Nonetheless, a core of Polish intellectuals decided in secret to re-examine the old 'German question', the feared tendency of the populous and energetic Germans to tip the European balance into war whenever they were on the ascent, whether in 1870, 1914, or 1939.
"We had a debate in Poland on the German question in the 1980s," Reiter relates. And despite living memories of harsh Nazi occupation in World War II, this core of thinkers went even beyond the remarkable postwar German-French and German-Dutch reconciliation that had already given heartland Europe its longest period of peace in history.
"The result of this debate was that we decided we should not stick to the traditional thinking that unification of Germany would be the enemy of the Polish question. On the contrary, German unification could be a sort of vehicle also for the Polish question. This was because Germany was the only state in Western Europe that had a national interest in making things in [Cold-War] Europe change.
"Some in Germany were aware of our debate and were especially encouraging." Volker Rühe, deputy chairman of the Christian Democratic Union parliamentary caucus, "came up with the formula that the Polish-[West] German treaty from 1970 would also be binding on a united Germany. This was a signal" that if the two Germanys again joined together, a unified Germany would not try to reclaim the part of western Poland that the Soviet World War II victor had severed from Germany and awarded to Poland in return for Moscow's seizure of eastern Poland.
Rühe's signal was crucial in its promise that the German conservatives, who had never renounced their early postwar demand for restitution of prewar borders - and depended on the votes of millions of their compatriots who had been expelled from Poland and other Central European lands in 1945 - would drop irredentism to win reunification. With this assurance, the Poles could fine-tune their soft but decisive separation from Soviet hegemony in the east without fearing that they might again be stabbed in the back by Germans in the west.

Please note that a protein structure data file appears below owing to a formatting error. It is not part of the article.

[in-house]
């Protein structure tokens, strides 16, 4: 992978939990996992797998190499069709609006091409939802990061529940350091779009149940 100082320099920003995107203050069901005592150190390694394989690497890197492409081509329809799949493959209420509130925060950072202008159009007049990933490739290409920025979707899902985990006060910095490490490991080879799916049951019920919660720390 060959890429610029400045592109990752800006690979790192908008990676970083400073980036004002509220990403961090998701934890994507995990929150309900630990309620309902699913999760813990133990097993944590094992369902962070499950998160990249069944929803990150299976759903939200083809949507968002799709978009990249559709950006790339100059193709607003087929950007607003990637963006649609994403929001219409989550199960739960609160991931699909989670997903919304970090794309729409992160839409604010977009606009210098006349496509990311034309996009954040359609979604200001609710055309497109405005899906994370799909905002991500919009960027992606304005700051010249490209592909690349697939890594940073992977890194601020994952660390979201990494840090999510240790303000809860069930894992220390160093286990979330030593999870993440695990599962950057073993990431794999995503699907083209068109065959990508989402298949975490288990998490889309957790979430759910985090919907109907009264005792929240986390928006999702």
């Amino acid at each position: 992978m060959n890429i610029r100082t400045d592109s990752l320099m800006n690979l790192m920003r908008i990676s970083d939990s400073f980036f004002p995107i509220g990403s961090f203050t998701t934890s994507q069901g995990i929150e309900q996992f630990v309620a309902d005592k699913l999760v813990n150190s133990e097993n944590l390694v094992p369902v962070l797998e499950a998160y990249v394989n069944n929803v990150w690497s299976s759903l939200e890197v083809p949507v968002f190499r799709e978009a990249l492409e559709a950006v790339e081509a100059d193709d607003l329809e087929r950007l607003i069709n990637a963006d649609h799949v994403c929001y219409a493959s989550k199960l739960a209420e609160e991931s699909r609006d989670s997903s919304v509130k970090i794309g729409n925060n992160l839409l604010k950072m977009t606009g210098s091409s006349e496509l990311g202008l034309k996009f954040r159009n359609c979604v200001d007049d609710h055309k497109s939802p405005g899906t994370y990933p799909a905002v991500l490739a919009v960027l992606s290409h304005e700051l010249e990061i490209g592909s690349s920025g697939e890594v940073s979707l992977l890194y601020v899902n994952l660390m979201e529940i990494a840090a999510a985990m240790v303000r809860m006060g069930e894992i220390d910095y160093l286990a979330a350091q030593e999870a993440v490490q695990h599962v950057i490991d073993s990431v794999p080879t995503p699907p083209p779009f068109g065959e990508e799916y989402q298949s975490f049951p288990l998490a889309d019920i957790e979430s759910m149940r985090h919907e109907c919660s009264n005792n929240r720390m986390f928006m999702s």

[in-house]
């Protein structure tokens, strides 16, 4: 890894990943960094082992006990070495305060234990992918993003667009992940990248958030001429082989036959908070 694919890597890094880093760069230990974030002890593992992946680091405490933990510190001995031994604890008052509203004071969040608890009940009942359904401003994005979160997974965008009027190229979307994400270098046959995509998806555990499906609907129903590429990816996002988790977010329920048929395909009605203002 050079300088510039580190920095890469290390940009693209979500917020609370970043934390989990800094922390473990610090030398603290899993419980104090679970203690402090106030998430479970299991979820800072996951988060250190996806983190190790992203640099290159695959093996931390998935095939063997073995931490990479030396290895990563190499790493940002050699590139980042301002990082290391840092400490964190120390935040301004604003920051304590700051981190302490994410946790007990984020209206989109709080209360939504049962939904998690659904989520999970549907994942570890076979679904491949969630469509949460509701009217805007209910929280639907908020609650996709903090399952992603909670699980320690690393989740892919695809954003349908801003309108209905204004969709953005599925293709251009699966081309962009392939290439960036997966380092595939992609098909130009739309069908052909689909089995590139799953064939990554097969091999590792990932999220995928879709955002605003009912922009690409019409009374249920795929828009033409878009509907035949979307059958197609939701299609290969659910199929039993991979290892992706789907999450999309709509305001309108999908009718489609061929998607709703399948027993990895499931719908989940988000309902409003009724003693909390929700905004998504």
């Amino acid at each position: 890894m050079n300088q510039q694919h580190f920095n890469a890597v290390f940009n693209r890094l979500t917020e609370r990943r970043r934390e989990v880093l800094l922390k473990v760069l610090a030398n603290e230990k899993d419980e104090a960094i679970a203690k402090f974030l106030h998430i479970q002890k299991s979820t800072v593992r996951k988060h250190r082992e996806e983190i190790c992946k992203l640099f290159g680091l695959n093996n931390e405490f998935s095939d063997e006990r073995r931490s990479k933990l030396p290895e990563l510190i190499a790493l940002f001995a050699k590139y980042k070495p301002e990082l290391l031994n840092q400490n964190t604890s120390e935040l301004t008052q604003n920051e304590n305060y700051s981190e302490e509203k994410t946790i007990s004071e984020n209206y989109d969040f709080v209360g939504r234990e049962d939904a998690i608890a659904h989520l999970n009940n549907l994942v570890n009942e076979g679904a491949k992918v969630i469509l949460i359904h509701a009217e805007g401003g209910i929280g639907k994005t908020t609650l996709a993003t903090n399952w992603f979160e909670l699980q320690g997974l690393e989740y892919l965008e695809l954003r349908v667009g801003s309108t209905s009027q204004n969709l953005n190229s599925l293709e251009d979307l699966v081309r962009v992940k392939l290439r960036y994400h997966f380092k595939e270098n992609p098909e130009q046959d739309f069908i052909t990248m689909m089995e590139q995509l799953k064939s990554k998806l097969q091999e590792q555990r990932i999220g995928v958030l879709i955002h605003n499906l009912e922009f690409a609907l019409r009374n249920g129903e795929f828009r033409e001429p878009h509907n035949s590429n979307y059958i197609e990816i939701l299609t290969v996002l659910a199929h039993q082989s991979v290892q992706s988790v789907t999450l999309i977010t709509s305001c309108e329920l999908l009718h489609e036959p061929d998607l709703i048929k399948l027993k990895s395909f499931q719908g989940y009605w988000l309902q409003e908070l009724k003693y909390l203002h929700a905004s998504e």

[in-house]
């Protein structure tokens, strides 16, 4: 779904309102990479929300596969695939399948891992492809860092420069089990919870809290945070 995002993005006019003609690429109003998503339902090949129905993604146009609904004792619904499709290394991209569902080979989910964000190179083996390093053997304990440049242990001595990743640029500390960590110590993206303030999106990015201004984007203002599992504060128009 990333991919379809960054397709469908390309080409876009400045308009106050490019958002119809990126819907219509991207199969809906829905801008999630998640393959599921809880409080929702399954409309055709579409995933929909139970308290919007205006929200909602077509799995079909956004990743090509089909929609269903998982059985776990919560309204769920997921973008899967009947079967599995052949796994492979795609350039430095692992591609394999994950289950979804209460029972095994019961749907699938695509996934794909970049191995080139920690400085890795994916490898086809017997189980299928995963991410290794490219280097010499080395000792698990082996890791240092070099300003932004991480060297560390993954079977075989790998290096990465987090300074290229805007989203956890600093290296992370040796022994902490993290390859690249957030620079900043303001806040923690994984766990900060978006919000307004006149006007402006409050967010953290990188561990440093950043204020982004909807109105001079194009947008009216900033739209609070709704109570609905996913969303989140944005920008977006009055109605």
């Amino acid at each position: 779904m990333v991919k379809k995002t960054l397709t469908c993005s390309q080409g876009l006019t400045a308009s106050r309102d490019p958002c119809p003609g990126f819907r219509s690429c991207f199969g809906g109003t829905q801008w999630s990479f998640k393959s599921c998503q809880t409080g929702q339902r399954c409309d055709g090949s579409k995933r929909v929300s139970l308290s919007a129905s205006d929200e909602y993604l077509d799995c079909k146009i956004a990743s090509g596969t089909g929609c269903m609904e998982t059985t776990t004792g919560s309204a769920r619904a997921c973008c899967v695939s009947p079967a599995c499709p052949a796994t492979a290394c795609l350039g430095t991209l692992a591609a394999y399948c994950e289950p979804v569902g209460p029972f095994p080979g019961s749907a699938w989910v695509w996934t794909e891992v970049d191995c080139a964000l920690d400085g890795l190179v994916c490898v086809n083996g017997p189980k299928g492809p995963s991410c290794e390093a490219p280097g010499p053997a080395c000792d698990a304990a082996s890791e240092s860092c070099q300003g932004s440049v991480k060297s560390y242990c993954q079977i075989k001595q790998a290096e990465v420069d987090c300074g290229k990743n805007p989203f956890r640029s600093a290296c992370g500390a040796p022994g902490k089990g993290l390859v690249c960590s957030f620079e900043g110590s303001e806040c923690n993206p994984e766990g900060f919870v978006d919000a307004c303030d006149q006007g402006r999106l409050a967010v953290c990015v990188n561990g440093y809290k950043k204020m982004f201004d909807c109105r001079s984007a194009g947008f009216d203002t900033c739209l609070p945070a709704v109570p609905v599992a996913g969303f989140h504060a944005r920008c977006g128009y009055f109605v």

"Things turned out differently from what we expected," continues Reiter. As it happened, the changes "didn't start in Germany, but in Poland. Suddenly it was not using the German vehicle for the Polish question, but vice versa". In September 1989, when Poland installed the first non-communist government in the 72 years of the Soviet bloc, "Poland was the first country to break out of the Eastern bloc - but without provoking the Soviets and the other guardians of the Eastern bloc".
The bold analysis the intellectuals made of the German question was amply rewarded. The fall of the Berlin Wall not only consolidated Solidarity's victory for all of Central Europe; Germany also became Poland's strongest champion in the European Union. Poland and the other Central European states came under the security umbrella of the NATO alliance and the European Union. And Moscow pulled its half a million troops out of East Germany and Poland after 44 years of encampment there.
"There is no longer any German question," concludes Reiter. "That's the answer. It's over."
Author: Elizabeth Pond for EurActiv Germany, Gdańsk/Berlin.
Elizabeth Pond is a well-known American journalist in Europe, and a writer and lecturer on international affairs. She was foreign correspondent for The Christian Science Monitor from 1967-1988. She is the author of some ten books in the field of foreign policy and international affairs, among which 'The Rebirth of Europe', 'Europe in the 21st century', 'Beyond the Wall – Germany's Road to Reunification', 'Endgame in the Balkans: Regime Change, European-style'.